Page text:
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Self-Knowledge in the Age of the Digital Panopticon

A short piece in the British thought journal Prospect, “Quantified Self: The Algorithm of Life,” reminds me once again that satire of the dystopian variety can barely keep up with what the real world throws at us every day.

Betham's drawing of a Panopticon

Drawing of Jeremy Bentham’s Panopticon (Wikipedia Commons)

I have in mind the recent novel by Dave Eggers, The Circle, which follows the career of a bright young thing who becomes a rising star in the utimate tech company, a sort of hybrid of Google, Facebook, and half a dozen other cutting-edge cool shops. The Circle, as the eponymous firm is called, puts all your social media and personal digital data together and allows you to accesss them under your own uber-password. It provides one-stop shopping for those who want to be connected to everything, even while seeing to it that those connections (and, of course, the personal data) are assiduously monitored, stored, and exploited to bring you even more of what you don’t yet know you want.

But a digital panopticon fulfilling Jeremy Bentham’s vision of the relentlessly surveilled life is so close to being realized in the real world that it almost puts Eggers’ fictive imaginings to shame.  Josh Cohen in his Prospect piece describes a tech-driven movement of self-quantification that comports perfectly with the world of the Circle, even bringing to it a higher, finer resolution:

Quantified Self (QS) is a growing global movement selling a new form of wisdom, encapsulated in the slogan “self-knowledge through numbers”. Rooted in the American tech scene, it encourages people to monitor all aspects of their physical, emotional, cognitive, social, domestic and working lives. The wearable cameras that enable you to broadcast your life minute by minute; the Nano-sensors that can be installed in any region of the body to track vital functions from blood pressure to cholesterol intake, the voice recorders that pick up the sound of your sleeping self or your baby’s babble—together, these devices can provide you with the means to regain control over your fugitive life.

This vision has traction at a time when our daily lives, as the Snowden leaks have revealed, are being lived in the shadow of state agencies, private corporations and terrorist networks—overwhelming yet invisible forces that leave us feeling powerless to maintain boundaries around our private selves. In a world where our personal data appears vulnerable to intrusion and exploitation, a movement that effectively encourages you to become your own spy is bound to resonate. Surveillance technologies will put us back in the centre of the lives from which they’d displaced us. Our authoritative command of our physiological and behavioural “numbers” can assure us that after all, no one knows us better than we do.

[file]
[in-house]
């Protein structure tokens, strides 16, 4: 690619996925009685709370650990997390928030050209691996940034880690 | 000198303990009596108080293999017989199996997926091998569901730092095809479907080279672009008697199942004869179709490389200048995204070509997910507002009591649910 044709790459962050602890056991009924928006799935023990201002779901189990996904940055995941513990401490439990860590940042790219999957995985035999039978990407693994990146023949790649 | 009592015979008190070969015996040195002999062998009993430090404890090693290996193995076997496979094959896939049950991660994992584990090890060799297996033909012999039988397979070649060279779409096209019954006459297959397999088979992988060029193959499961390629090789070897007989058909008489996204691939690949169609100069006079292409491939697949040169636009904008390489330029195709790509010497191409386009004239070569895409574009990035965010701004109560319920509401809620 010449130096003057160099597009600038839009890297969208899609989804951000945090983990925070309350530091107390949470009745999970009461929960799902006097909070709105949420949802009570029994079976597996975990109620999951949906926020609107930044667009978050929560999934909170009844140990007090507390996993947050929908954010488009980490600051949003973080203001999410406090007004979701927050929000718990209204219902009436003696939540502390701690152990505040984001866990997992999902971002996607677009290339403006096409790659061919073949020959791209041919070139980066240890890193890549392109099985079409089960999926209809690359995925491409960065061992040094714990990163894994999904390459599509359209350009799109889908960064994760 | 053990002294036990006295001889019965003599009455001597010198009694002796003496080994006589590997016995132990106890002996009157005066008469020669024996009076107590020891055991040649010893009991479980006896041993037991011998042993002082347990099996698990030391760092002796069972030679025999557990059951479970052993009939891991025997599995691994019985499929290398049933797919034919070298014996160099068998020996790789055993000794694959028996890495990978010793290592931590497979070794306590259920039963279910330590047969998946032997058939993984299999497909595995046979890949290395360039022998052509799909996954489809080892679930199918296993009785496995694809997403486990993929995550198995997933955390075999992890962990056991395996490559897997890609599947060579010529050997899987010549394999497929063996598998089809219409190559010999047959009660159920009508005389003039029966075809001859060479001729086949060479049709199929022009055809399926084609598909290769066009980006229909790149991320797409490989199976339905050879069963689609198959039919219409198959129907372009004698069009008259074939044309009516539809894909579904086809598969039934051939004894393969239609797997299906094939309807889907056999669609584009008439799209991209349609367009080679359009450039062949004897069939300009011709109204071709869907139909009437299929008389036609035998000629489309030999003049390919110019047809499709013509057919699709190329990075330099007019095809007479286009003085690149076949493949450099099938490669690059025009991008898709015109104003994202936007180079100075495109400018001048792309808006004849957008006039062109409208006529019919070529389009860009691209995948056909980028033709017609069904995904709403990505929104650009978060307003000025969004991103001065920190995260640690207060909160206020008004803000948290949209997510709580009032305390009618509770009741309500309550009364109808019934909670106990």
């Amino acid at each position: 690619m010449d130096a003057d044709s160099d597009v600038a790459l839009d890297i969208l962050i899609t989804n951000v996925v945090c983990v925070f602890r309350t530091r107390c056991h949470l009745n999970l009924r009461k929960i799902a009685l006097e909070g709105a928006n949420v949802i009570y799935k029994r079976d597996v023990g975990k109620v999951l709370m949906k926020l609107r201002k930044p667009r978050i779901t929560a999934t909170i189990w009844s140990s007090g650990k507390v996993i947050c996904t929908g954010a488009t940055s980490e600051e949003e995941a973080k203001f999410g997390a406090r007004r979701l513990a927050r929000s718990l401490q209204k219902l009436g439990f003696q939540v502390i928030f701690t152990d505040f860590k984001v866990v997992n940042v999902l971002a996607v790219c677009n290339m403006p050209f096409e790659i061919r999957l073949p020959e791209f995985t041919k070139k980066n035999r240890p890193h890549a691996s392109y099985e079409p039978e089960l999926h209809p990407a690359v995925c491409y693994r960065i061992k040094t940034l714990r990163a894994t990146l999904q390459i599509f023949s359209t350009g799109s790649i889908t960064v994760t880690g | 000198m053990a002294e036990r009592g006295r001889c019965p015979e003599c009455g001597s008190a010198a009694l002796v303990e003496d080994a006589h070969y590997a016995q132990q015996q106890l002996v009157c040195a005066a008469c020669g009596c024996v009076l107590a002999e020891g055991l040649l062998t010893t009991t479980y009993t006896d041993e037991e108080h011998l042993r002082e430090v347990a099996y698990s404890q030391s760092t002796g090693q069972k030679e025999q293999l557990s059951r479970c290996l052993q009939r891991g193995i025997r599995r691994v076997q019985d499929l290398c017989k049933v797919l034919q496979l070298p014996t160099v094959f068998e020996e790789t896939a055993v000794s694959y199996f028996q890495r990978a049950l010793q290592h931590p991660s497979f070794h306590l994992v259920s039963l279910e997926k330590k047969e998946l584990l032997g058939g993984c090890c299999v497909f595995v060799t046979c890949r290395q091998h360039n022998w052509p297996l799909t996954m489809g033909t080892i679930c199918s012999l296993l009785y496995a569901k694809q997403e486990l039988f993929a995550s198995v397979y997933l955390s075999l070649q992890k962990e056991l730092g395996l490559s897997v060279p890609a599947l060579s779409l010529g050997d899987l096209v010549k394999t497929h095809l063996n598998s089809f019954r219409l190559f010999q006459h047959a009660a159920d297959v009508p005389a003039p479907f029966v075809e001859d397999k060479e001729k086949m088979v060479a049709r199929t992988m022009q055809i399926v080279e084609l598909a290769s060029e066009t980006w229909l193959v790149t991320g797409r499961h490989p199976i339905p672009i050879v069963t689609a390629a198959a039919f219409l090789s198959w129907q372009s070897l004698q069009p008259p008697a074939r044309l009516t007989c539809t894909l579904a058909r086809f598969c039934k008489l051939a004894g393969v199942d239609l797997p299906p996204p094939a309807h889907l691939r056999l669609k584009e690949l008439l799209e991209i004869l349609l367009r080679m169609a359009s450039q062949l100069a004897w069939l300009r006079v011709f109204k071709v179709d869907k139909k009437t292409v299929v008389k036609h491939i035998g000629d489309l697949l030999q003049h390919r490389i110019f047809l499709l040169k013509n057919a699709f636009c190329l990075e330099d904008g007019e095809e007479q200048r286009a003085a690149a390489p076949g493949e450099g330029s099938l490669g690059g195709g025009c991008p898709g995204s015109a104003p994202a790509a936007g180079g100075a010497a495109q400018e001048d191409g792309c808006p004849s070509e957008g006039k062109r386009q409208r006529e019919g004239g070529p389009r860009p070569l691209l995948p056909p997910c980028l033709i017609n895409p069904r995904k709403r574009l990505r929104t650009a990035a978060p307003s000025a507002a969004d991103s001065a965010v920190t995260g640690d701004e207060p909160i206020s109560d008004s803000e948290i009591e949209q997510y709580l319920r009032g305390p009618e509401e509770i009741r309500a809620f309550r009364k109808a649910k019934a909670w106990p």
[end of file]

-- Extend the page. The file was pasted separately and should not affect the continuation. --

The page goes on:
No, Cohen does not believe this.  He knows that there is no end to the monitoring and the new devices, no end to “more data accumulated and shared.” But he is concerned less with the loss of privacy than he is with the misguided search for self-knowledge through more and finer quantitative measurements. He eloquently describes the panic that may begin to set in even at the outset of such a quantitative quest, a panic that, if not suppressed by other technological measurements, may lead to a valuable insight:  “Perhaps the self you really want to know, and that always eludes you, is the one that can’t be quantified.”

True, of course. But perhaps the saddest thing about Cohen’s lament is how it registers on the mind of even one who agrees:  How quaint Cohen sounds.  How truly quaint.

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The European Issues

As we at The Hedgehog Review were putting the last touches on our upcoming spring issue,  Harper’s magazine made its timely appearance in my mailbox. Its provocative cover: a Nazi-esque armband adorned with a euro symbol. The headline: “How Germany Reconquered Europe.”

Harper's February 2014 cover

Harper’s February 2014 cover

How indeed? I was particularly curious because our spring issue devotes several essays to the precarious and uncertain future of the European Union.

Harper’s look at the subject takes the form of  a roundtable discussion among five  eminent scholars—”two Germans, a Frenchman, an Englishman, and an American.”  The points made by these discussants are often as controversial as the cover. Economist  James K. Galbraith, the American voice, makes his views of the crisis crystal clear: “On the question of the effects of a crisis in the United States, let me offer a radically contrarian view: I’m looking forward to it. I’m absolutely looking forward to it, in all seriousness.” ( His reason:  Ultimately, it will help the American economy rid itself of too-big-to-fail “zombie institutions” that should have failed after the 2008 financial collapse.)